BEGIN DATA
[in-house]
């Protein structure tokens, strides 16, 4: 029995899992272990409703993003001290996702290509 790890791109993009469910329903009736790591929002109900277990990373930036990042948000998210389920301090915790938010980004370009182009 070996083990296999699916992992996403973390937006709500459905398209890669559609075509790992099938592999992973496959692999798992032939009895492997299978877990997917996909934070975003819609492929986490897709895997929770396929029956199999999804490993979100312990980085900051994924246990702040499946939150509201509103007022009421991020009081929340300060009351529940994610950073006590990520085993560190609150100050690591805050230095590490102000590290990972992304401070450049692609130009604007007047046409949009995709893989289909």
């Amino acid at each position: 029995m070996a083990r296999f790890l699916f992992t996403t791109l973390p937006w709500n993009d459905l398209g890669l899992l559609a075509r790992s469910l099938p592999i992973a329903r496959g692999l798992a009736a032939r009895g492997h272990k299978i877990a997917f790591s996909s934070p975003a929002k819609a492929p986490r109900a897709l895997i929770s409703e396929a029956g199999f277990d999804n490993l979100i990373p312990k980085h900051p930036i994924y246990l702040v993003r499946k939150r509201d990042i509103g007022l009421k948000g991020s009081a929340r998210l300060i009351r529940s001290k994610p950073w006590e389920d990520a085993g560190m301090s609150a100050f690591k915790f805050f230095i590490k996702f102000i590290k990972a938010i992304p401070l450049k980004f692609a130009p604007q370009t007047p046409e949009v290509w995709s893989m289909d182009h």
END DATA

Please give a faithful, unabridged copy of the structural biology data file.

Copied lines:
[in-house]
């Protein structure tokens, strides 16, 4: 029995899992272990409703993003001290996702290509 790890791109993009469910329903009736790591929002109900277990990373930036990042948000998210389920301090915790938010980004370009182009 070996083990296999699916992992996403973390937006709500459905398209890669559609075509790992099938592999992973496959692999798992032939009895492997299978877990997917996909934070975003819609492929986490897709895997929770396929029956199999999804490993979100312990980085900051994924246990702040499946939150509201509103007022009421991020009081929340300060009351529940994610950073006590990520085993560190609150100050690591805050230095590490102000590290990972992304401070450049692609130009604007007047046409949009995709893989289909």
């Amino acid at each position: 029995m070996a083990r296999f790890l699916f992992t996403t791109l973390p937006w709500n993009d459905l398209g890669l899992l559609a075509r790992s469910l099938p592999i992973a329903r496959g692999l798992a009736a032939r009895g492997h272990k299978i877990a997917f790591s996909s934070p975003a929002k819609a492929p986490r109900a897709l895997i929770s409703e396929a029956g199999f277990d999804n490993l979100i990373p312990k980085h900051p930036i994924y246990l702040v993003r499946k939150r509201d990042i509103g007022l009421k948000g991020s009081a929340r998210l300060i009351r529940s001290k994610p950073w006590e389920d990520a085993g560190m301090s609150a100050f690591k915790f805050f230095i590490k996702f102000i590290k990972a938010i992304p401070l450049k980004f692609a130009p604007q370009t007047p046409e949009v290509w995709s893989m289909d182009h």